Today, nearly 90 percent of Napa County benefits from permanent or high levels of protection from development. Vintners have voluntarily given up private property, including vineyard land, to collaborate and restore large sections along the Napa River. What’s more, Napa Green’s winery and vineyard programs offer the opportunity for comprehensive third-party certification of rigorous soil-to-bottle standards to ensure sustainable winemaking and grape-growing.

In 2021, Napa Green became the first sustainable winegrowing program globally to completely redevelop vineyard certification standards to focus on climate action, regenerative carbon farming, and social equity. And the hospitality community is currently in the process of piloting a program to establish a Napa Green lodging certification using a rigorous model of constant improvement.

Everything, it seems, is coming up green in the Napa Valley, and there couldn’t be a better time to get a taste of its many delights for yourself. To help inspire an eco-fabulous trip, keep reading for a rundown of sustainability efforts that are as joyful to experience as they are beneficial to Napa and those who call it home.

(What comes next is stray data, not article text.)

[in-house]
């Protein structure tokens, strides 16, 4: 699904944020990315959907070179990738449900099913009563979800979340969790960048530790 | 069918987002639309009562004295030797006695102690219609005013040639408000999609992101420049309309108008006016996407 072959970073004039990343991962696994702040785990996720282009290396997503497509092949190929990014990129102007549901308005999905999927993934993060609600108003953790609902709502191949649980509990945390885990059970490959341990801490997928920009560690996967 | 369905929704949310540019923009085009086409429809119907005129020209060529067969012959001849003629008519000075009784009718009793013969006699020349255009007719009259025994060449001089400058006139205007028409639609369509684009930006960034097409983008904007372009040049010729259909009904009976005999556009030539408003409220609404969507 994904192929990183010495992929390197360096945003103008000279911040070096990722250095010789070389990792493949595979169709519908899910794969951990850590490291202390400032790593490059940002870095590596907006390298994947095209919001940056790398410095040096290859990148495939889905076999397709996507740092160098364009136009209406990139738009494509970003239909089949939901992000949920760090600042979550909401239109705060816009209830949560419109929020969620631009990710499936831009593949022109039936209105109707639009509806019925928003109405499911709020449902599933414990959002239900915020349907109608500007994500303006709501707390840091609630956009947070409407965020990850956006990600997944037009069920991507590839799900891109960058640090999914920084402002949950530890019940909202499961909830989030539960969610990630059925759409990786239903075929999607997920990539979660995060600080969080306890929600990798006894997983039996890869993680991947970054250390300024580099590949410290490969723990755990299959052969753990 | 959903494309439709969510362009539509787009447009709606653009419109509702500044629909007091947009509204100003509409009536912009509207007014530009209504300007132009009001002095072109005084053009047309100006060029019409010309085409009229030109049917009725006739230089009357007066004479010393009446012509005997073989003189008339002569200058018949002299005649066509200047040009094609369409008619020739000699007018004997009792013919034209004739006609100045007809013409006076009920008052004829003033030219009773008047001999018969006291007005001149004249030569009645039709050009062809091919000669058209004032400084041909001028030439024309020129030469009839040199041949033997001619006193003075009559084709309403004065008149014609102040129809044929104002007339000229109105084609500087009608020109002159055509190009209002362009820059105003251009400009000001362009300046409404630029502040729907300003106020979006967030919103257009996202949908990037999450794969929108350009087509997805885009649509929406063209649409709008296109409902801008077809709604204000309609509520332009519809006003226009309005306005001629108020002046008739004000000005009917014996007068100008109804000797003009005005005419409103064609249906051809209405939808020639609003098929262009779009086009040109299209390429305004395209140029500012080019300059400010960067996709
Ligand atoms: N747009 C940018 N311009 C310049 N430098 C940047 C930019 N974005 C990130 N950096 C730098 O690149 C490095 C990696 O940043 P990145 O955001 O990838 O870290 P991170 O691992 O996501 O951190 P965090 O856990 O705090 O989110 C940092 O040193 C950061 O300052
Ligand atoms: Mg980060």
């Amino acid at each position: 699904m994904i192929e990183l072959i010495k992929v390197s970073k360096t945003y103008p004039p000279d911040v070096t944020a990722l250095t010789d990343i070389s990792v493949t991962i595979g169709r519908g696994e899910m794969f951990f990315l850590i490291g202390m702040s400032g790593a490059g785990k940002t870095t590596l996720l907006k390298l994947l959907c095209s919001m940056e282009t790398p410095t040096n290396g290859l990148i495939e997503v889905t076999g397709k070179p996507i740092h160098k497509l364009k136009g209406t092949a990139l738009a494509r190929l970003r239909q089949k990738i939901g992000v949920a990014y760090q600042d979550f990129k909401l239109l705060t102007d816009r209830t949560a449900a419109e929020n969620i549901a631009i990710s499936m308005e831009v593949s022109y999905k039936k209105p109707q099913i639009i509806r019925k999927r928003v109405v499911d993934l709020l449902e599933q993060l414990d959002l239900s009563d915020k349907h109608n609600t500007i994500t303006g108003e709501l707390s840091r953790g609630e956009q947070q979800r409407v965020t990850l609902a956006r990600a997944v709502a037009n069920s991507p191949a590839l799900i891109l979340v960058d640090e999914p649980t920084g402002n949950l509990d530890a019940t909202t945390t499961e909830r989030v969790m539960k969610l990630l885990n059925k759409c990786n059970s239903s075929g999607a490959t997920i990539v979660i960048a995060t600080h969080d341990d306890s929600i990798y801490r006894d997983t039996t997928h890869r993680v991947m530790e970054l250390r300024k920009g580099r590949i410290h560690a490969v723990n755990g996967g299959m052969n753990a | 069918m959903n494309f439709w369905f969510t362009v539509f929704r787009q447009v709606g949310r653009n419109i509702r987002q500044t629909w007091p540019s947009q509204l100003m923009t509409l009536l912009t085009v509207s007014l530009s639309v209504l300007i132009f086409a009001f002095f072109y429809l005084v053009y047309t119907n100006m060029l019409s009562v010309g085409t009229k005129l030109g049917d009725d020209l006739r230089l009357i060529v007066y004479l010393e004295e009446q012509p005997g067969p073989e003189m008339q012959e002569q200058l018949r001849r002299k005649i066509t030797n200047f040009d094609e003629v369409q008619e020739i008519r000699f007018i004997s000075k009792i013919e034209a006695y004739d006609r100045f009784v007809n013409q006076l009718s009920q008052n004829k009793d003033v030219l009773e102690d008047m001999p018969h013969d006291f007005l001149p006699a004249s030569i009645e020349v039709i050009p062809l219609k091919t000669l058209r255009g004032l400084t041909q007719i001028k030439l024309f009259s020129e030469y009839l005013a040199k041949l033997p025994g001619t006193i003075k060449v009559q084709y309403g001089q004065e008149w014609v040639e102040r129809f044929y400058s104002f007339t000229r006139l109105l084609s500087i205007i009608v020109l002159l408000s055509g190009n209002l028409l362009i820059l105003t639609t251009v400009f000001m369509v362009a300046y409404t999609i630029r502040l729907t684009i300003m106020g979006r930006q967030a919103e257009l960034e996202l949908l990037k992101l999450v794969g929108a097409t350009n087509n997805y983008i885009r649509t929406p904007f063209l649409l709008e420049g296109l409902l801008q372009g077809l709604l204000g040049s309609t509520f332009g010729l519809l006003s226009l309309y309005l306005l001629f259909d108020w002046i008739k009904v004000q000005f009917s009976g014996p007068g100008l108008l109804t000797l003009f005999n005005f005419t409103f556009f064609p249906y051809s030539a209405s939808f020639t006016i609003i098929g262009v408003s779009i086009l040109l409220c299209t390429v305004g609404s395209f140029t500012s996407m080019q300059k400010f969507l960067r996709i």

South Valley

Experience the ancient art of beekeeping with Carneros Resort and Spa’s All the Buzz excursion.

Experience the ancient art of beekeeping with Carneros Resort and Spa’s All the Buzz excursion.

Courtesy of Carneros Resort and Spa

In Carneros, the northern tip of San Pablo Bay where Napa and Sonoma counties meet, Carneros Resort & Spa isn’t just a stylish resort among the vineyards where you can stay in spacious cottages and vacation homes. It’s also a member of Beyond Green, a program that requires participants to meet more than 50 sustainability indicators that align with global sustainable tourism standards. What’s more, the housekeeping team collects and recycles discarded soap, then donates it to Clean the World, which sanitizes and repurposes it in areas where soap is hard to find.